Todd Reirden gets big test in NHL playoffs
Alex Ovechkin walked out of the Washington Capitals’ locker room Saturday night after a 3-0 regular season-finale loss to the New York Islanders looking for someone.
Covered with towels, he was surprised when he ran into his former Stanley Cup championship coach, Islanders coach Barry Trotz and didn’t seem prepared for this encounter.
Trotz, dressed in a sharp New York suit, warmly greeted Ovechkin with a hug. They spoke for several minutes. Trotz congratulated him on “winning another Rocket,” referring to Ovechkin winning his record-setting eighth Maurice “Rocket” Richard with 51 goals to lead the NHL. Ovechkin seemed like he didn’t know what Trotz was talking about.
Trotz then told Ovechkin to say hello to his mother and father and wished him good luck in the playoffs.
They have seen each other numerous times in games on the ice throughout this season, and there was the ring presentation made to Trotz in November in the visitors’ locker room at the Barclays Center in Brooklyn. But there was a finality to their encounter Saturday night, on the eve of the playoffs.
Trotz’s well-wishes for the playoffs seemed to register with Ovechkin the realization, perhaps, that he will be defending the Stanley Cup this year without the coach who helped him finally win the championship that put an end to the skeptical questions about his career, the title that erased all doubts about Ovechkin’s legacy.
The Capitals are about to begin defending the trophy that set this city ablaze last year and they will be doing it with Todd Reirden, not Trotz, at the helm, with Game 1 of the Eastern Conference quarterfinals Thursday night against the Carolina Hurricanes at Capital One Arena.
This is the final challenge facing Reirden, the assistant coach on last year’s championship team who took over when Capitals owner Ted Leonsis refused to pay the only coach in the team’s history to win a Stanley Cup what Trotz believed he was worth.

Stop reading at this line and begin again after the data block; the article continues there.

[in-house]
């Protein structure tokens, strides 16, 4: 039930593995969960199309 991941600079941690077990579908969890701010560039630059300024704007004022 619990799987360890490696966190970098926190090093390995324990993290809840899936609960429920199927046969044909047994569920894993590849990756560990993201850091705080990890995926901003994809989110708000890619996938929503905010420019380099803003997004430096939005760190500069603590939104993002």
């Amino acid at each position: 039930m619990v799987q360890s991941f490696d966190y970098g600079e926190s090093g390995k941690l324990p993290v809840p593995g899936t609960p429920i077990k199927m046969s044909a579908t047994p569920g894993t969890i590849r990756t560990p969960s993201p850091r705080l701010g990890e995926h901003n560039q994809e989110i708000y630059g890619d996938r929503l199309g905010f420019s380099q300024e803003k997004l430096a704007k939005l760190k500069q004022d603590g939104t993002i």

Asked about the upcoming series with Carolina, Reirden said, “We know we’ve got to be on top of our game and it’s going to be a challenge.”
The final challenge of his baptismal season as Washington head coach. Like play on the ice, coaching from the bench is magnified in the hockey postseason.
Reirden has met every challenge this season, steering the ship seemingly just right through the good times and then challenging his team to respond during the tough times, such as when his team had lost seven straight going into the All-Star break and responded by winning three out of four coming out of the break, going on to capture their fourth straight Metropolitan Division title with a 48-26-8 record and 104 points nearly identical to last season’s 49-26-7 record and 105 points.
But the playoffs are a completely different season, and no one knows that more than the Capitals, who had to settle for the Presidents’ Trophy twice as regular season winners, followed by years of playoff losing before winning the Cup in five games last June against the Vegas Golden Knights.
Reirden is right the playoffs require something more, including from him.
I asked several Capitals players if Reirden had challenged them over the course of this season.
“I think he did,” Tom Wilson said. “I think he had the respect of the players and demanded that we show up and hold each other accountable and get the job done. He understands the guys in this room.”
Brett Connolly spoke specifically about that losing streak in particular, the 6-3 loss to Toronto right before the break as a moment where the coach demanded more from his team.
“For whatever reason guys were not doing what they are used to doing,” Connolly said. “I think that was one of those moments. He told us to be ready after the break to play better and we did that.
“I think he (Reirden) has done a great job with this group,” Connolly said. “It’s not an easy situation to come into after we won the Stanley Cup and then Barry leaving, being the guy to follow Barry, who was highly thought of, after we won. So I think he’s done a great job doing that.”
Yes he has. But the final judgment awaits.
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